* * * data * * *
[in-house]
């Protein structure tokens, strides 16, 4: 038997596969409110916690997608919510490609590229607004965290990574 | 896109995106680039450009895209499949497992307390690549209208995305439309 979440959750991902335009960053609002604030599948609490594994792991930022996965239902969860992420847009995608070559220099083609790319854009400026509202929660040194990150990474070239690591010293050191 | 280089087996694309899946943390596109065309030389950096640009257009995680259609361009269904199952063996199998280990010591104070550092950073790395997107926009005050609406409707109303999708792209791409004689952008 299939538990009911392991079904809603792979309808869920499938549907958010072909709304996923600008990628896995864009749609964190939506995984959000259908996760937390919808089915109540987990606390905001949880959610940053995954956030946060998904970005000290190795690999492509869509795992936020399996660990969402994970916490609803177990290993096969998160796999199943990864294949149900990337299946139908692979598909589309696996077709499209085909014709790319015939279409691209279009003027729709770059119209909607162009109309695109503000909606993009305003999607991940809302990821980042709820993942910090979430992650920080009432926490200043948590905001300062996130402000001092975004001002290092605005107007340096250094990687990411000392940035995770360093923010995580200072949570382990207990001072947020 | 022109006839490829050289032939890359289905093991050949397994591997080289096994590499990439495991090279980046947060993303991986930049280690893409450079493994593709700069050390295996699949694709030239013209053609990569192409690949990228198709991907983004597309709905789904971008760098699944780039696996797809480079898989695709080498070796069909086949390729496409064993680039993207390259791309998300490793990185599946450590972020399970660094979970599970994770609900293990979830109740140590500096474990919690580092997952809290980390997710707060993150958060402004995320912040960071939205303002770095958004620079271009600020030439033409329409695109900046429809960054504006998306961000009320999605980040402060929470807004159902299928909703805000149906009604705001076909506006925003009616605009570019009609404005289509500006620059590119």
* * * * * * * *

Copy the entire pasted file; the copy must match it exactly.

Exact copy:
[in-house]
């Protein structure tokens, strides 16, 4: 038997596969409110916690997608919510490609590229607004965290990574 | 896109995106680039450009895209499949497992307390690549209208995305439309 979440959750991902335009960053609002604030599948609490594994792991930022996965239902969860992420847009995608070559220099083609790319854009400026509202929660040194990150990474070239690591010293050191 | 280089087996694309899946943390596109065309030389950096640009257009995680259609361009269904199952063996199998280990010591104070550092950073790395997107926009005050609406409707109303999708792209791409004689952008 299939538990009911392991079904809603792979309808869920499938549907958010072909709304996923600008990628896995864009749609964190939506995984959000259908996760937390919808089915109540987990606390905001949880959610940053995954956030946060998904970005000290190795690999492509869509795992936020399996660990969402994970916490609803177990290993096969998160796999199943990864294949149900990337299946139908692979598909589309696996077709499209085909014709790319015939279409691209279009003027729709770059119209909607162009109309695109503000909606993009305003999607991940809302990821980042709820993942910090979430992650920080009432926490200043948590905001300062996130402000001092975004001002290092605005107007340096250094990687990411000392940035995770360093923010995580200072949570382990207990001072947020 | 022109006839490829050289032939890359289905093991050949397994591997080289096994590499990439495991090279980046947060993303991986930049280690893409450079493994593709700069050390295996699949694709030239013209053609990569192409690949990228198709991907983004597309709905789904971008760098699944780039696996797809480079898989695709080498070796069909086949390729496409064993680039993207390259791309998300490793990185599946450590972020399970660094979970599970994770609900293990979830109740140590500096474990919690580092997952809290980390997710707060993150958060402004995320912040960071939205303002770095958004620079271009600020030439033409329409695109900046429809960054504006998306961000009320999605980040402060929470807004159902299928909703805000149906009604705001076909506006925003009616605009570019009609404005289509500006620059590119």